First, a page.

• Polyuria may suggest diabetes mellitus. Difficulty with micturition or constipation may be part of the neurological problem but was not volunteered in the general history. In men, enquire about erectile dysfunction.

Social history

  • Note smoking and drinking habits. Alcohol is a significant neurotoxin, both centrally and peripherally.
  • Ask about drugs including prescribed, over-the-counter and illicit. This includes complementary and alternative medicines.
  • Ask about occupation and what it involves. There may be exposure to toxins. Is repetitive strain injury likely? Is there prolonged visual work which may predispose to tension headache or migraine?[1] The job may involve driving but the patient has admitted to convulsions. He may work at heights or in a dangerous environment.
  • Ask about marital status. Has there been recent bereavement or divorce which may have affected symptoms?
  • Ask about sexual orientation and consider the likelihood of sexually transmitted infection - eg, syphilis, HIV

Family history

Consider if there may be a genetic basis or predisposition.[1] For example:

  • A cousin with Duchenne muscular dystrophy or Becker's muscular dystrophy would be very important for a boy who cannot run like his peers.
  • Huntington's chorea is unusual in that it is a familial disease that does not present until well into adult life.
  • A family history of, for example, type 2 diabetes mellitus, cerebral aneurysm, neuropathies, epilepsy, migraine or vascular disease may be important.[1]

Examination of speech[1]

  • Look for spontaneous speech, fluency and use of appropriate words during conversation.
  • Ask the patient to name objects.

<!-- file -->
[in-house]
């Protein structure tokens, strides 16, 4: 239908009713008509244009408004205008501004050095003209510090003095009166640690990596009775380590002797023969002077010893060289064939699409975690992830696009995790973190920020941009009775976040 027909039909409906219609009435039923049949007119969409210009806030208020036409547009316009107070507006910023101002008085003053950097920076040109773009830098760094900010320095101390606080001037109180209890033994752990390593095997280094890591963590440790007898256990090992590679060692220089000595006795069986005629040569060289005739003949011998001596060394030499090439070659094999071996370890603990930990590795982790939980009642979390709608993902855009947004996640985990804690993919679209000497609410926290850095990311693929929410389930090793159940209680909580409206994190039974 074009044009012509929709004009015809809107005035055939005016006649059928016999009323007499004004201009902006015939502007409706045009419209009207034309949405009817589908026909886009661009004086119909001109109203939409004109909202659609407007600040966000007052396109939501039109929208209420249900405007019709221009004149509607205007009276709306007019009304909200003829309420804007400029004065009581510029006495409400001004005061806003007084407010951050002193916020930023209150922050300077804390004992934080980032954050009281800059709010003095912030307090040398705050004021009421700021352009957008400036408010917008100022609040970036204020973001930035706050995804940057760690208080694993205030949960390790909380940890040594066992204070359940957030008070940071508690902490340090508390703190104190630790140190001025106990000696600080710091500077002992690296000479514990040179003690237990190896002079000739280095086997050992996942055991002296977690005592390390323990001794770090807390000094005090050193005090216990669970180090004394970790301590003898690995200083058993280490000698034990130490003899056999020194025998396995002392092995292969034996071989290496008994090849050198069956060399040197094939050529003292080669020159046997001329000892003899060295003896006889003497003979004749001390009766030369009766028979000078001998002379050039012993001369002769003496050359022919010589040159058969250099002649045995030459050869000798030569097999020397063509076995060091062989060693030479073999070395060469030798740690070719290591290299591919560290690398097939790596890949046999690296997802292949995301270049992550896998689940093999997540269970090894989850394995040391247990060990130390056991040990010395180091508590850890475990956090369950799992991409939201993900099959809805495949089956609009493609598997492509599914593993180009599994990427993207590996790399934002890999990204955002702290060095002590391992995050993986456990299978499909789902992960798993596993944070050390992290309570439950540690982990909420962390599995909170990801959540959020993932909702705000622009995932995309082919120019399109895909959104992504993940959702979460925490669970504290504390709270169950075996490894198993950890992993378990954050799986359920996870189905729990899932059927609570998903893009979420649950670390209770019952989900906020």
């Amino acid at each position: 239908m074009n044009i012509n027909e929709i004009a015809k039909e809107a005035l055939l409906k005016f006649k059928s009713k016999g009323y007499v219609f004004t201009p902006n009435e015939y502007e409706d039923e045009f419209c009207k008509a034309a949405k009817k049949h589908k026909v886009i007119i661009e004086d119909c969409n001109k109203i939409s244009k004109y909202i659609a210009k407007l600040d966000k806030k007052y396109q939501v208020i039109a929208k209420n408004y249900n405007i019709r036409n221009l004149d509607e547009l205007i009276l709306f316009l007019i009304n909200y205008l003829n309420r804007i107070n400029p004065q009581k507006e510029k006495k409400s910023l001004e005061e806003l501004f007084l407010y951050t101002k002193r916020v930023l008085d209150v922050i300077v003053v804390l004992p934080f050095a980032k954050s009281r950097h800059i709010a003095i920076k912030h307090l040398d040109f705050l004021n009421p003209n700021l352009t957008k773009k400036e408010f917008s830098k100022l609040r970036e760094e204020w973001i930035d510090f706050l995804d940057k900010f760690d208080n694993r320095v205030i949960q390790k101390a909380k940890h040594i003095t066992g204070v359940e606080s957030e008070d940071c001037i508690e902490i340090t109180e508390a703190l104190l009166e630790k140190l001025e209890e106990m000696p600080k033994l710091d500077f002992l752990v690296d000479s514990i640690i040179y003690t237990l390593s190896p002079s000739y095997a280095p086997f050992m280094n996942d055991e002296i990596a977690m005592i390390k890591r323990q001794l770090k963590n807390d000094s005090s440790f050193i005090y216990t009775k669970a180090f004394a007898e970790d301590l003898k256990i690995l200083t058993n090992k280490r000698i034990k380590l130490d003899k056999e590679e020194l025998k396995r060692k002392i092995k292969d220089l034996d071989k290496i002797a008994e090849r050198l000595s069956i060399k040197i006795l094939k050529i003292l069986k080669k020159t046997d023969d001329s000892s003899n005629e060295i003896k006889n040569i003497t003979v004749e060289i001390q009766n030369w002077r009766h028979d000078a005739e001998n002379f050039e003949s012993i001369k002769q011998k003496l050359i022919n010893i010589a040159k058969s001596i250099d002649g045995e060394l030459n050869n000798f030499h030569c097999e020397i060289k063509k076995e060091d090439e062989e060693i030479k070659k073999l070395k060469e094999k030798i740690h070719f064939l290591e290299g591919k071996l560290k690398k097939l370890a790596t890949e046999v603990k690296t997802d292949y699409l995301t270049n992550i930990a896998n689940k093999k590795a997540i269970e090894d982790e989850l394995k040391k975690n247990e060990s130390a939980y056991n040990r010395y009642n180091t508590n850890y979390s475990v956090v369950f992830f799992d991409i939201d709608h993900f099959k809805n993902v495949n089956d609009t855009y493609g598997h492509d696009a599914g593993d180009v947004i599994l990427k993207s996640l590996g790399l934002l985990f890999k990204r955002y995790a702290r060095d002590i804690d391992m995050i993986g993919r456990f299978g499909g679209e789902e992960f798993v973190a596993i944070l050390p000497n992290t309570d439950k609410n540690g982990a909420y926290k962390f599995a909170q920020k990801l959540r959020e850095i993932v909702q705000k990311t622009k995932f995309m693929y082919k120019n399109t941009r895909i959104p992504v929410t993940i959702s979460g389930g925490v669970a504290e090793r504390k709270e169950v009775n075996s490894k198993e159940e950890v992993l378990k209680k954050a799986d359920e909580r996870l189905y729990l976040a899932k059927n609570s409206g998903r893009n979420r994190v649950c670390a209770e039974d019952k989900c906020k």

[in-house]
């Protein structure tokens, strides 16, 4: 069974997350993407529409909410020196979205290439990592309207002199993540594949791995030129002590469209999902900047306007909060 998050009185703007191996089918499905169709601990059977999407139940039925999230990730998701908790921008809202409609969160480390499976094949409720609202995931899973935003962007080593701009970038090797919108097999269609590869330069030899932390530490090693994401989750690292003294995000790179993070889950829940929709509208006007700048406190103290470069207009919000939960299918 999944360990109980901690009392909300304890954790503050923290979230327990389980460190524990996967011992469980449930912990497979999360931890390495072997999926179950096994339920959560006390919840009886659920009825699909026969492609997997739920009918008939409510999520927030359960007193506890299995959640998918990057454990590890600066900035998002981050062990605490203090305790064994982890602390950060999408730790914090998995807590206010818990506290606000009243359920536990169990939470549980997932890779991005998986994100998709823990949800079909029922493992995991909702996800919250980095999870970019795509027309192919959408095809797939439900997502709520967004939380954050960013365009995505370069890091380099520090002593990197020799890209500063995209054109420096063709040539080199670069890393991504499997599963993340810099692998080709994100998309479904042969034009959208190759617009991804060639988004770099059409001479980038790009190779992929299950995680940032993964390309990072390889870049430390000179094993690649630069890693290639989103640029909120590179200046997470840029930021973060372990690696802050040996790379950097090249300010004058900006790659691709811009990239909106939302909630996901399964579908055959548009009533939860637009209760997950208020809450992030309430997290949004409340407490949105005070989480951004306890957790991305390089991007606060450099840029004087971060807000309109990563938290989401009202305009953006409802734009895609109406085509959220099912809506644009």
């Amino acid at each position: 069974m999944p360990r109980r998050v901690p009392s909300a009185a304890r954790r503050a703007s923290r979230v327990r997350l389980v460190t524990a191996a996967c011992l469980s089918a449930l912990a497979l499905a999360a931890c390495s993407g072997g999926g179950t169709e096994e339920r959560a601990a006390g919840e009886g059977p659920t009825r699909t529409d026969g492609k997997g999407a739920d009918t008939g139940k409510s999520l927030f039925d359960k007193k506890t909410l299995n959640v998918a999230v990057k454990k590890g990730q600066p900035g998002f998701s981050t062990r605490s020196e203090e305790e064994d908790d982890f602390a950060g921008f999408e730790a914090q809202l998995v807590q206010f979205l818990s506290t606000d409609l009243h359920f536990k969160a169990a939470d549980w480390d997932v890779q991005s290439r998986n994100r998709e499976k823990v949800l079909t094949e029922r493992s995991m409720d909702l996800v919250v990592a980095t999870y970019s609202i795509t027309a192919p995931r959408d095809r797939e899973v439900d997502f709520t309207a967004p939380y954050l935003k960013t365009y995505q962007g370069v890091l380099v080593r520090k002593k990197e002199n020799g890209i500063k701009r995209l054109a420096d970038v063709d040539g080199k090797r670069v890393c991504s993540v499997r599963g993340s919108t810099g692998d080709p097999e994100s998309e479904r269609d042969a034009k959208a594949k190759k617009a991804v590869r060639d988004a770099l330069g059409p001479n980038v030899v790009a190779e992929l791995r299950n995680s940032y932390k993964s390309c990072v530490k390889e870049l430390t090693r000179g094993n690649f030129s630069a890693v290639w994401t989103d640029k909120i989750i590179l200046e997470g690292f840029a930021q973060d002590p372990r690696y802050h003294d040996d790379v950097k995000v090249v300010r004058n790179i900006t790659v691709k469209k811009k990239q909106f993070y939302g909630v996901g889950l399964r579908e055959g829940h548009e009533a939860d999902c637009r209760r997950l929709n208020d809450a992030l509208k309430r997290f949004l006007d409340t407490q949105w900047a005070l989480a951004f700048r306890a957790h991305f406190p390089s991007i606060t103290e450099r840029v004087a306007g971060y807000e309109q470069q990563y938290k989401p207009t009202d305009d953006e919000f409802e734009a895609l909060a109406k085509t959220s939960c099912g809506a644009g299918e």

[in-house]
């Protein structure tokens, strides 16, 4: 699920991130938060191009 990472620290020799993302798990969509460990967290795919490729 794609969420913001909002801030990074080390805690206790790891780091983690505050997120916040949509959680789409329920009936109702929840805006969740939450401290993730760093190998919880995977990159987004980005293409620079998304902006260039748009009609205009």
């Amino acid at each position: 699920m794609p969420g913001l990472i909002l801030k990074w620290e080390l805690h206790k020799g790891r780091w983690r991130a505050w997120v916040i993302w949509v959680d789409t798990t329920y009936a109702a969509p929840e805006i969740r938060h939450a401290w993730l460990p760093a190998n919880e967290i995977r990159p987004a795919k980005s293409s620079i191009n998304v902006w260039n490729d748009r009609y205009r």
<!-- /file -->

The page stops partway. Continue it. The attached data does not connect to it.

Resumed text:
• Ask the patient to carry out some commands to assess their comprehension.
  • Ask the patient to read aloud. This can show evidence of any dyslexia.
  • Ask the patient to repeat a simple sentence. Inability to do this suggests a conduction dysphasia.
  • Look at the patient's handwriting. There may be problems with form, grammar or syntax which may suggest a more global language problem and not just a speech disorder.

Examination of the neck

  • Examine the neck movements:
    • Is there evidence of degenerative disease which may be producing radicular symptoms in the upper limbs? Examine flexion, extension and rotation.
    • Look for Lhermitte's sign. This is when neck flexion causes an electric shock-like feeling on the limbs. It is due to disease in cervical spinal cord sensory tracts (seen in, for example, multiple sclerosis, syringomyelia, tumours).[1]
    • Is there any neck stiffness (can be a sign of meningeal irritation)? The chin can normally touch the chest when the neck is flexed but this is not possible if neck stiffness is present. This may be a sign of meningitis or subarachnoid haemorrhage.
  • Palpate the supraclavicular fossae:
    • Look for enlarged lymph nodes or cervical ribs.
  • Listen for any bruits:[1]
    • Listen at the carotid bifurcation at the angle of the jaw for carotid bruits.
    • Listen over the supraclavicular fossa for vertebral or subclavian bruits.
    • A common carotid bruit may be heard by listening between these two sites.
    • Listen with the bell of the stethoscope over a closed eyelid for bruits due to cerebral arteriovenous malformations.
    • Listen for cardiac murmurs to ensure that any bruit heard is not just due to transmission of these.
    • Note that just because a bruit is not heard, it does not mean that there is no significant stenosis present.

Cranial nerves

  • Examination of the cranial nerves takes practice. The cranial nerves and their function is summarised below.[2]
    • I (olfactory nerve): smell.
    • II (optic nerve): visual acuity, visual fields and ocular fundi.
    • II, III (optic nerve and oculomotor nerve): pupillary reactions.
    • III, IV, VI (oculomotor, trochlear and abducent nerves): extra-ocular movements, including opening of the eyes.
    • V (trigeminal nerve): facial sensation, movements of the jaw, and corneal reflexes.
    • VII (facial nerve): facial movements and gustation.
    • VIII (vestibulocochlear nerve): hearing and balance.